Here are some suggested fingerings for an ocarina in C, using cross-fingerings for chromatic notes. The note names use ABC conventions, so ^F is F sharp and _B is B flat. (The sol-fa names follow the Curwen system). Ocarinas are not all the same, and most notes can be bent a lot by varying breath pressure, so you may want to use different fingerings than these. Ocarinas vary most and are most pressure-sensitive at the top end of the range. For some, the top two notes are so out of tune or whispery as to be useless. (There's a lot of nine-note music available, so that doesn't make the instrument a write-off).
Some instruments have a split right-hand little finger hole, like a Baroque recorder, to make the semitone at the bottom easier to play. They have 11 holes but their acoustics and range is that of an ordinary 10-hole.
left right ==== ===== C do T1234 t1234 ^C de T1234 t1234/ (half-hole) D re T1234 t123- _E ma T1234 t12-4 E mi T1234 t12-- F fa T1234 t1--- ^F fe T1234 t--3- G so T1234 t---- ^G se T12-4 t--3- A la T12-4 t---- _B ta T1--4 t--3- B ti T1--4 t---- c do T---4 t---- ^c de -1--4 t---- d re ----4 t---- _e ma ----4 ----- (Italian system) _e ma ----- t---- (Austrian system) e mi ----- t---- (Italian system) e mi ----4 ----- (Austrian system) f fa ----- -----
The rationale is to balance the instrument between left little finger and right thumb for as long as possible. Getting the top note without dropping the thing is tricky. (Another problem I have with the smallest ocarinas is getting my moustache mixed up with my fingers, as the left hand fingerholes are very close to the lips). You can see the difference between the Italian and Austrian systems even in a picture: the left-hand little finger hole is larger than the right thumbhole in the Italian system and the other way round in the Austrian one. The Italian system is a bit easier for music in keys with less than two flats, but there isn't much in it.
Semitones are achieved by cross-fingering. Using different fingers than the ones listed in the table may sometimes give better intonation or allow for microtonal variations (as in meantone intonation or Middle Eastern modal systems). It is also possible to get intermediate pitches and pitch slides by half-holing. It's as good for playing "in the cracks" as any fretless stringed instrument.
The semitones are easy enough that it makes no sense to say an ocarina is for a specific key - some makers describe their C pitch instruments as being "in C major", but there is nothing about them that makes this key easier than others. In fact D and G are the easiest keys on C ocarinas, since extensive use of the low C makes for difficult intonation (the note is not as stable as higher ones) and hard work for the right hand little finger. The ease of playing in one or two sharps makes a C ocarina rather more useful for the fiddle-influenced traditional music of Europe and North America than the tutorial materials provided by downmarket manufacturers would suggest.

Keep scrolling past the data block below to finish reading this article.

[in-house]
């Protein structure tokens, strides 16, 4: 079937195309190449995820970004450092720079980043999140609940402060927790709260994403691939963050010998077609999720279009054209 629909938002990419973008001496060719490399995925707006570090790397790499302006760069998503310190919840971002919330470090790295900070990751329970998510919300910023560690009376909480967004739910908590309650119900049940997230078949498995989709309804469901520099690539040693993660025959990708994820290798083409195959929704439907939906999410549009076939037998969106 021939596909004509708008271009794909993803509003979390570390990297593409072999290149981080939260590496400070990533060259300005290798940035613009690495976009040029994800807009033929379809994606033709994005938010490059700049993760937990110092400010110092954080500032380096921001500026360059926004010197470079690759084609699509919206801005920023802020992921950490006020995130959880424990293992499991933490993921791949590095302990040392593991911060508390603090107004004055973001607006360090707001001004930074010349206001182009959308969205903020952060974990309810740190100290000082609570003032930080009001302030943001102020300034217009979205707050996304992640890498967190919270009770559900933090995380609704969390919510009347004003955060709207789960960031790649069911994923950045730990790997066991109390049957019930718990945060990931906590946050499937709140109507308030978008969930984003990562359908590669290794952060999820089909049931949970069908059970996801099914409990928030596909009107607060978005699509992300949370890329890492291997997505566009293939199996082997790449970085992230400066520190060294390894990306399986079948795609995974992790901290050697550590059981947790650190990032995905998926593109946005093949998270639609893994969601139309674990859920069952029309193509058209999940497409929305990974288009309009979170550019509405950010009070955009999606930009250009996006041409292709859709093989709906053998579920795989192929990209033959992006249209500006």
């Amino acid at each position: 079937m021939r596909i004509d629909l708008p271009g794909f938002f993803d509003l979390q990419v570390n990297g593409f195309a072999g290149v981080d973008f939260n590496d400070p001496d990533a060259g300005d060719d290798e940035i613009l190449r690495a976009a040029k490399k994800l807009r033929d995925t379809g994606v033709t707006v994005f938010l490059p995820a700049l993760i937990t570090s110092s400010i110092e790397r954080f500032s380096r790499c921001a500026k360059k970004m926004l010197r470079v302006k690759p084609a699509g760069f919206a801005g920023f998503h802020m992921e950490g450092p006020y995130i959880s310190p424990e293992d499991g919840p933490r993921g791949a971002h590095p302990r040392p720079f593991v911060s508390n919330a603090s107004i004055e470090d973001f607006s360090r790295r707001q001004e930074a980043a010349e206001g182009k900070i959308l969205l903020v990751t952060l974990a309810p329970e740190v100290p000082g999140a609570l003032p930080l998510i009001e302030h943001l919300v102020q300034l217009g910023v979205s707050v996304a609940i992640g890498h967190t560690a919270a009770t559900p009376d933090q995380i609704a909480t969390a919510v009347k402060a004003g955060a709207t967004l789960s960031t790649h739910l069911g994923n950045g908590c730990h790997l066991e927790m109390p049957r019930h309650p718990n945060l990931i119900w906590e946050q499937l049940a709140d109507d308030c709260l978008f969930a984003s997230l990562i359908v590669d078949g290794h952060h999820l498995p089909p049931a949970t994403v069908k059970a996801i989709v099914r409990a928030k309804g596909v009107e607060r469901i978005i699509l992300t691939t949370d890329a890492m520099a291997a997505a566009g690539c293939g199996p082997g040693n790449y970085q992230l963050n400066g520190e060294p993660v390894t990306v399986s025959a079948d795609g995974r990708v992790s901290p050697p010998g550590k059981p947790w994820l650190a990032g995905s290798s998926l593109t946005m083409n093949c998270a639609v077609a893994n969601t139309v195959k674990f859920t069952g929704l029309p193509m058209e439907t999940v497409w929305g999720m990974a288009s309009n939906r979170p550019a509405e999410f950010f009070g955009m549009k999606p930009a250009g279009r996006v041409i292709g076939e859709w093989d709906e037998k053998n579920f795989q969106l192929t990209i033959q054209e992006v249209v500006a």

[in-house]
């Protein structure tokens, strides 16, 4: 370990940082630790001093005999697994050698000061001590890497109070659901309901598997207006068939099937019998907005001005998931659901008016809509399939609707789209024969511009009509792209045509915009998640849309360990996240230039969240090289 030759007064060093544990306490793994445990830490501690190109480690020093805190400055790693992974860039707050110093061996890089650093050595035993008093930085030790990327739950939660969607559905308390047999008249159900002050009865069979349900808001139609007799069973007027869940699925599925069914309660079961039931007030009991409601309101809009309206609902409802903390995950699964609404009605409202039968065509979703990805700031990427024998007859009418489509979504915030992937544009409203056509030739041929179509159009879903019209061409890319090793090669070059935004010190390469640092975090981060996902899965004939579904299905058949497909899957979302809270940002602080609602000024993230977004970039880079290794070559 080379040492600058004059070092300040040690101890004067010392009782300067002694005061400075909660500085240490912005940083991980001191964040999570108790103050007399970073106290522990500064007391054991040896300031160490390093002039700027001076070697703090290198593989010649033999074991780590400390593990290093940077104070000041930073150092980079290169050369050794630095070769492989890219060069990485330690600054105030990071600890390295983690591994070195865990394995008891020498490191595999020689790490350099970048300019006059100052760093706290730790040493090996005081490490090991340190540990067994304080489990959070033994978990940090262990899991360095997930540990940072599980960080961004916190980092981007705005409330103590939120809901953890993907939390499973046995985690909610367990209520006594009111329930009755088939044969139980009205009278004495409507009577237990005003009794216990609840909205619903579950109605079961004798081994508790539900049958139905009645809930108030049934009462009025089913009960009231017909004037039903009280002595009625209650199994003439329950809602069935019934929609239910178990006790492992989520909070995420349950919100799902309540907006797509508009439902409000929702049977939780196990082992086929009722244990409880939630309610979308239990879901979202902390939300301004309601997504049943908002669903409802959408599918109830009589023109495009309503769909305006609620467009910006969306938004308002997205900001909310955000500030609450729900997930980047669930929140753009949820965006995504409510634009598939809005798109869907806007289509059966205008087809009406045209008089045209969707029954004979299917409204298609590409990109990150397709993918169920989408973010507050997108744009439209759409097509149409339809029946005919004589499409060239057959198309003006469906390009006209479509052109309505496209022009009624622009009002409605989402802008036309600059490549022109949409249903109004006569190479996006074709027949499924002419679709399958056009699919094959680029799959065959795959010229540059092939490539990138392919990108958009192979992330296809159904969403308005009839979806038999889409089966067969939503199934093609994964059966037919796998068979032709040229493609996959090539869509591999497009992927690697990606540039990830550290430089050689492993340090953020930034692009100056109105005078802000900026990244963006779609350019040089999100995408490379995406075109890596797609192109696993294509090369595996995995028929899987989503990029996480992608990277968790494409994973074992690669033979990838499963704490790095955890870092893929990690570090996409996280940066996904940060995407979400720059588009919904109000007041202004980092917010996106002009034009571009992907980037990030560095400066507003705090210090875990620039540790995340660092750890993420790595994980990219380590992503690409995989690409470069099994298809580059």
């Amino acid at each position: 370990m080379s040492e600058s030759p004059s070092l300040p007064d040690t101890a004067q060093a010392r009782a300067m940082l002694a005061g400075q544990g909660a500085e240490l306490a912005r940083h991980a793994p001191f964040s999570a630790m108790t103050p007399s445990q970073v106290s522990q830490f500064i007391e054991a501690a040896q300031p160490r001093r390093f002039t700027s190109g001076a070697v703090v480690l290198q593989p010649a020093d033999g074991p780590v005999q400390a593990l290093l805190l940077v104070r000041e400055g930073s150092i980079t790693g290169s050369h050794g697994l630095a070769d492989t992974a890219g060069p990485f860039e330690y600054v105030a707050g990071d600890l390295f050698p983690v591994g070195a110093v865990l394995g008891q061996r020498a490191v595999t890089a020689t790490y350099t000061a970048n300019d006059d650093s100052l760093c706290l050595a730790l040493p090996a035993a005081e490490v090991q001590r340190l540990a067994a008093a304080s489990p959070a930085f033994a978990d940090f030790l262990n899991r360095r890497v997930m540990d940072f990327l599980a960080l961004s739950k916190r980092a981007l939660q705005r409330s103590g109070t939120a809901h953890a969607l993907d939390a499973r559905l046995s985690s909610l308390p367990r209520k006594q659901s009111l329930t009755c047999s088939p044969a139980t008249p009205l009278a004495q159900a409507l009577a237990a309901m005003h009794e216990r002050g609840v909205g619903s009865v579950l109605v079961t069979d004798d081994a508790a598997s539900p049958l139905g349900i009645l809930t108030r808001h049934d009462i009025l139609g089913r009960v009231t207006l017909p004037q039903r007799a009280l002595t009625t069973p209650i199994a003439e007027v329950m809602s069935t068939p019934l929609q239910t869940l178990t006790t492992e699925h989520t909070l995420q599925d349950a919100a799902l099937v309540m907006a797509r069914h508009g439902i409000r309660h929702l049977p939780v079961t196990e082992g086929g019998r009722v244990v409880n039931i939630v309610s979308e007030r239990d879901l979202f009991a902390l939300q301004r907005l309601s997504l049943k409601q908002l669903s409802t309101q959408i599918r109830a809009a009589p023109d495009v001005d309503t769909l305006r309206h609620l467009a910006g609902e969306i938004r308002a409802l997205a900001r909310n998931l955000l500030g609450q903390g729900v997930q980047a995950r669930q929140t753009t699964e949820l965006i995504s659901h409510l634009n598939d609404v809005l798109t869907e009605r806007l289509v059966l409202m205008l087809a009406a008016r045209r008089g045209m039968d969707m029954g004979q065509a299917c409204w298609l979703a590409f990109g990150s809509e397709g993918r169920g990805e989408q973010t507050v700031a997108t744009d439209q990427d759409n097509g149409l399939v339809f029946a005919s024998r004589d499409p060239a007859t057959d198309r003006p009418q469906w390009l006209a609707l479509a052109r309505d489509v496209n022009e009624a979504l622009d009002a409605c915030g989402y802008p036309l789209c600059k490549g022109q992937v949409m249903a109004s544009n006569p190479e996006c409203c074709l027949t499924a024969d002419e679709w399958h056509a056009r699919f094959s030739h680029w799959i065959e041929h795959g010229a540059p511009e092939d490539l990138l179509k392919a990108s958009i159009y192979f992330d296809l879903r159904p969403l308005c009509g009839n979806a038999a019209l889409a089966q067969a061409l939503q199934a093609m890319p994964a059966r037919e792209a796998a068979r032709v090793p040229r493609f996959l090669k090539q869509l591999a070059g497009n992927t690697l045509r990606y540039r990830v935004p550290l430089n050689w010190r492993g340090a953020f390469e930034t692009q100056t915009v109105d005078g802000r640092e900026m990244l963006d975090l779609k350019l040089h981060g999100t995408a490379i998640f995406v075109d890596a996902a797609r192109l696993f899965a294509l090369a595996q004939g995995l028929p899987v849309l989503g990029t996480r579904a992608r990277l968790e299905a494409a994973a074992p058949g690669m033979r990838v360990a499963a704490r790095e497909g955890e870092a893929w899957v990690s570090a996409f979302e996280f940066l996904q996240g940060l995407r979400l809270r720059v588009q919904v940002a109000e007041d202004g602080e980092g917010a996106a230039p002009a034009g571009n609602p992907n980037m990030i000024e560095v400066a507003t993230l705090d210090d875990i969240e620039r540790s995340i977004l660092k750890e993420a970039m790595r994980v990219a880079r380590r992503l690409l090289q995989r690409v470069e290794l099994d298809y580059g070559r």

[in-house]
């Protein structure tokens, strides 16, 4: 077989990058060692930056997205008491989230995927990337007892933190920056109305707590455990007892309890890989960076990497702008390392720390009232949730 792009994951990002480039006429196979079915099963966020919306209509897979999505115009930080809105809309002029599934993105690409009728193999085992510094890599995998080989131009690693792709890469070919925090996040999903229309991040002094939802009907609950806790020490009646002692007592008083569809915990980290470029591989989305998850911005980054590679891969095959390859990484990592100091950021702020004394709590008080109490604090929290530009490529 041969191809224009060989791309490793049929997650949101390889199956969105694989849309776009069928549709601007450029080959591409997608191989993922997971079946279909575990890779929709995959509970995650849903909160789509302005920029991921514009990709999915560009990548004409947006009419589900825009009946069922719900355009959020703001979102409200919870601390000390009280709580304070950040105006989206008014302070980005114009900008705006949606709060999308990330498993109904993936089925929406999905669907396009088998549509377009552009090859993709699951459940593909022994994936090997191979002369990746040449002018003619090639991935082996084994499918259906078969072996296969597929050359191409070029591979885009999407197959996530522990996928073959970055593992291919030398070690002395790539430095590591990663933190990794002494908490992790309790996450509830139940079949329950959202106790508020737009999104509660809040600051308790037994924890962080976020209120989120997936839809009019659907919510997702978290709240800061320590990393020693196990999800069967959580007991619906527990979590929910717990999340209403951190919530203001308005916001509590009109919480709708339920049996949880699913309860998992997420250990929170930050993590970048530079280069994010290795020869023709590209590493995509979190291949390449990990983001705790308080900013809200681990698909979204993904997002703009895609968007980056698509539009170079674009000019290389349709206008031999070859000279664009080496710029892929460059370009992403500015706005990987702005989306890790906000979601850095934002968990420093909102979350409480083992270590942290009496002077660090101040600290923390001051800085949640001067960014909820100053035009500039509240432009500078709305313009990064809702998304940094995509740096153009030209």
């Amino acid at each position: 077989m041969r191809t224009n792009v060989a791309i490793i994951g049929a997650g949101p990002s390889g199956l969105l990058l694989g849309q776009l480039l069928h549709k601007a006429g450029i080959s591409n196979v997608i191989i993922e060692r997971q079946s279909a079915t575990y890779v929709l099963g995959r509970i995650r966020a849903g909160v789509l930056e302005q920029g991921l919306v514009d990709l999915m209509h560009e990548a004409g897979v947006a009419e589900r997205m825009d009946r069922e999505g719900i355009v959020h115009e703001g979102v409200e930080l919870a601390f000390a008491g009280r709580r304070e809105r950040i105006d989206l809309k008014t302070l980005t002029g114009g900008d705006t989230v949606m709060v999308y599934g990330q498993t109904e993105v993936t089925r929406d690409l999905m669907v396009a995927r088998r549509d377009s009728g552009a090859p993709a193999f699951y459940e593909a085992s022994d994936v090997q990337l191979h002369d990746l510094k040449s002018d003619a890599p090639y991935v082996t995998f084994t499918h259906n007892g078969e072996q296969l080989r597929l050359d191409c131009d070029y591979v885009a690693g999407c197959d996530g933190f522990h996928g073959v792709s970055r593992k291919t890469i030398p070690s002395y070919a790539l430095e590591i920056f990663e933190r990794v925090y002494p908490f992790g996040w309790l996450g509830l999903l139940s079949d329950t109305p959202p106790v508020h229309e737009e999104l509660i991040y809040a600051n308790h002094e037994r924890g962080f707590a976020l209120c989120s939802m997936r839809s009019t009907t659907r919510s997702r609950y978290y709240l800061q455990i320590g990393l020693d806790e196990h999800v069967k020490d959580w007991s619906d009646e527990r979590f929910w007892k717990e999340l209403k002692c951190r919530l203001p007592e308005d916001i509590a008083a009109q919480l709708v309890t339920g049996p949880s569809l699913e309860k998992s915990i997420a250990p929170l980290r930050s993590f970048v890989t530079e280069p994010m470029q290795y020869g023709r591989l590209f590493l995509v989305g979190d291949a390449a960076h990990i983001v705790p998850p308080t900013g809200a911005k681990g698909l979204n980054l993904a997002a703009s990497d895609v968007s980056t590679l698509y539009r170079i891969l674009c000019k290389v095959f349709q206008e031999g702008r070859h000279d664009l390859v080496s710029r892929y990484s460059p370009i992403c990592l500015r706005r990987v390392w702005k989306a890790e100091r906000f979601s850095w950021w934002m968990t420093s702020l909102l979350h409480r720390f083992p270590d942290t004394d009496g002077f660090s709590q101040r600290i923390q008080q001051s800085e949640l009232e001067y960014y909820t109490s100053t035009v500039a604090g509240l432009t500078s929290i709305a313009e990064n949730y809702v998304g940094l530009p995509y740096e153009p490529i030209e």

The Budrio ocarina makers attempted to market their instruments in sets of seven, and got people to arrange music for this combination. These arrangements use a transposition convention, also followed by Gretsch in their music for the military ocarina quartet, where all the music was notated as if played on a C ocarina. And most commercial ocarina makers follow the same policy, so they can sell their own music anthologies to learners. Which makes marketing sense for them, but for a player, it only makes sense if you intend to stick to the small and not very interesting repertoire of music arranged specifically for the ocarina. It's much more rewarding to play your own choice of repertoire, and that means reading the notes off the page as they printed for something else entirely (most likely, the human voice) - forget about transposition and read at pitch to fit ocarinas of different sizes (as recorder players have been doing for about 500 years).
The American ocarina culture has developed its own notational system, a "tablature" which only represents pitch with no hint of rhythm or dynamics. It looks like this:
And since there are quite a few variant designs of ocarina, any tab notation like that is only useful to players who have exactly the same kind of ocarina as the transcriber. Not a good idea.
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The best way to learn any instrument is first hand from a teacher who really knows the instrument. There is one such course for the Italian ocarina, at the Art Music School of Bologna, taught by Fabio Galliani: Corso di Ocarina 2014-2015 (in Italian).